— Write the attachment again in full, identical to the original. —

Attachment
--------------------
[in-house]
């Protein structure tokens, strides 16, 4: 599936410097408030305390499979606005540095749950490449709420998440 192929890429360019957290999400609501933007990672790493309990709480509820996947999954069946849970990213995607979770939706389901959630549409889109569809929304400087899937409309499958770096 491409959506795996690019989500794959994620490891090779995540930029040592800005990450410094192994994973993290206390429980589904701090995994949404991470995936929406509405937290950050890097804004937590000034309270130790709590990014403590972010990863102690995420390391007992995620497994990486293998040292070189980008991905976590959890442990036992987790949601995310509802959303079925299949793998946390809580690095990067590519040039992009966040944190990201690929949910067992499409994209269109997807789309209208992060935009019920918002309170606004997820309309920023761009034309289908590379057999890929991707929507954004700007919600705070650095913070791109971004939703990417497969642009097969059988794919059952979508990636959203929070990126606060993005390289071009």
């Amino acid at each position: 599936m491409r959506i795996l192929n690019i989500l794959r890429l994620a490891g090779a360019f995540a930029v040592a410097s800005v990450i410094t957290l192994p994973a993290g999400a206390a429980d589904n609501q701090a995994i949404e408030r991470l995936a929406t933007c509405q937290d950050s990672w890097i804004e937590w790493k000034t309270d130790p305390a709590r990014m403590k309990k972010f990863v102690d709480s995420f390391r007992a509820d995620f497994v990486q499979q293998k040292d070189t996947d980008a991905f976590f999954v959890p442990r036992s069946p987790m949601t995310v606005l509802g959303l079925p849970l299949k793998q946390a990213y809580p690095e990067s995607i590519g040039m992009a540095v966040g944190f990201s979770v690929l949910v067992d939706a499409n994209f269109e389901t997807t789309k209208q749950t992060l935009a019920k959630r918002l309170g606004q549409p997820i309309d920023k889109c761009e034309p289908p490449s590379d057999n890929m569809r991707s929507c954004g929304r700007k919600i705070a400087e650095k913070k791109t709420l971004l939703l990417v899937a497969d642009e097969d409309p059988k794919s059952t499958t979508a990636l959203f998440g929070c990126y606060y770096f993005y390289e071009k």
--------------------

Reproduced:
[in-house]
């Protein structure tokens, strides 16, 4: 599936410097408030305390499979606005540095749950490449709420998440 192929890429360019957290999400609501933007990672790493309990709480509820996947999954069946849970990213995607979770939706389901959630549409889109569809929304400087899937409309499958770096 491409959506795996690019989500794959994620490891090779995540930029040592800005990450410094192994994973993290206390429980589904701090995994949404991470995936929406509405937290950050890097804004937590000034309270130790709590990014403590972010990863102690995420390391007992995620497994990486293998040292070189980008991905976590959890442990036992987790949601995310509802959303079925299949793998946390809580690095990067590519040039992009966040944190990201690929949910067992499409994209269109997807789309209208992060935009019920918002309170606004997820309309920023761009034309289908590379057999890929991707929507954004700007919600705070650095913070791109971004939703990417497969642009097969059988794919059952979508990636959203929070990126606060993005390289071009």
């Amino acid at each position: 599936m491409r959506i795996l192929n690019i989500l794959r890429l994620a490891g090779a360019f995540a930029v040592a410097s800005v990450i410094t957290l192994p994973a993290g999400a206390a429980d589904n609501q701090a995994i949404e408030r991470l995936a929406t933007c509405q937290d950050s990672w890097i804004e937590w790493k000034t309270d130790p305390a709590r990014m403590k309990k972010f990863v102690d709480s995420f390391r007992a509820d995620f497994v990486q499979q293998k040292d070189t996947d980008a991905f976590f999954v959890p442990r036992s069946p987790m949601t995310v606005l509802g959303l079925p849970l299949k793998q946390a990213y809580p690095e990067s995607i590519g040039m992009a540095v966040g944190f990201s979770v690929l949910v067992d939706a499409n994209f269109e389901t997807t789309k209208q749950t992060l935009a019920k959630r918002l309170g606004q549409p997820i309309d920023k889109c761009e034309p289908p490449s590379d057999n890929m569809r991707s929507c954004g929304r700007k919600i705070a400087e650095k913070k791109t709420l971004l939703l990417v899937a497969d642009e097969d409309p059988k794919s059952t499958t979508a990636l959203f998440g929070c990126y606060y770096f993005y390289e071009k």